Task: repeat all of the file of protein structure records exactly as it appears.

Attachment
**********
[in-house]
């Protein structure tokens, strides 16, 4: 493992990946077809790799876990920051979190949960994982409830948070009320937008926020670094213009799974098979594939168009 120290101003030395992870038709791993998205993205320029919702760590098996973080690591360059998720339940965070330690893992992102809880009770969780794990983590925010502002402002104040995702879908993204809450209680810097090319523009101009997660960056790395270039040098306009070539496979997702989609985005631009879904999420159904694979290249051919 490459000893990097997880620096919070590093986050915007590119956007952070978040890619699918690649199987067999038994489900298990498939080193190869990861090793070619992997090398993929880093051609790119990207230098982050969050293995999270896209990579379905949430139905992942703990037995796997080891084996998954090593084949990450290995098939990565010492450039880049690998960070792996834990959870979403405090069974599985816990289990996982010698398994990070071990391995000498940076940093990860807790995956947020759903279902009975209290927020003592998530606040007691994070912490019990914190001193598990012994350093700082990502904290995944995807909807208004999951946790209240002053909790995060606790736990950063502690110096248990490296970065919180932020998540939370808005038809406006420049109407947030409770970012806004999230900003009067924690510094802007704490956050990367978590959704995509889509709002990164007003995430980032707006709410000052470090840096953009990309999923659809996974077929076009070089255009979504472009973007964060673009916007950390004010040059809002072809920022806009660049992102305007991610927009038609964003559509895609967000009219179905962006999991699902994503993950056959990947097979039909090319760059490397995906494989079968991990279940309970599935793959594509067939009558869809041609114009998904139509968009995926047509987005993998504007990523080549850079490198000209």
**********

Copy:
[in-house]
């Protein structure tokens, strides 16, 4: 493992990946077809790799876990920051979190949960994982409830948070009320937008926020670094213009799974098979594939168009 120290101003030395992870038709791993998205993205320029919702760590098996973080690591360059998720339940965070330690893992992102809880009770969780794990983590925010502002402002104040995702879908993204809450209680810097090319523009101009997660960056790395270039040098306009070539496979997702989609985005631009879904999420159904694979290249051919 490459000893990097997880620096919070590093986050915007590119956007952070978040890619699918690649199987067999038994489900298990498939080193190869990861090793070619992997090398993929880093051609790119990207230098982050969050293995999270896209990579379905949430139905992942703990037995796997080891084996998954090593084949990450290995098939990565010492450039880049690998960070792996834990959870979403405090069974599985816990289990996982010698398994990070071990391995000498940076940093990860807790995956947020759903279902009975209290927020003592998530606040007691994070912490019990914190001193598990012994350093700082990502904290995944995807909807208004999951946790209240002053909790995060606790736990950063502690110096248990490296970065919180932020998540939370808005038809406006420049109407947030409770970012806004999230900003009067924690510094802007704490956050990367978590959704995509889509709002990164007003995430980032707006709410000052470090840096953009990309999923659809996974077929076009070089255009979504472009973007964060673009916007950390004010040059809002072809920022806009660049992102305007991610927009038609964003559509895609967000009219179905962006999991699902994503993950056959990947097979039909090319760059490397995906494989079968991990279940309970599935793959594509067939009558869809041609114009998904139509968009995926047509987005993998504007990523080549850079490198000209």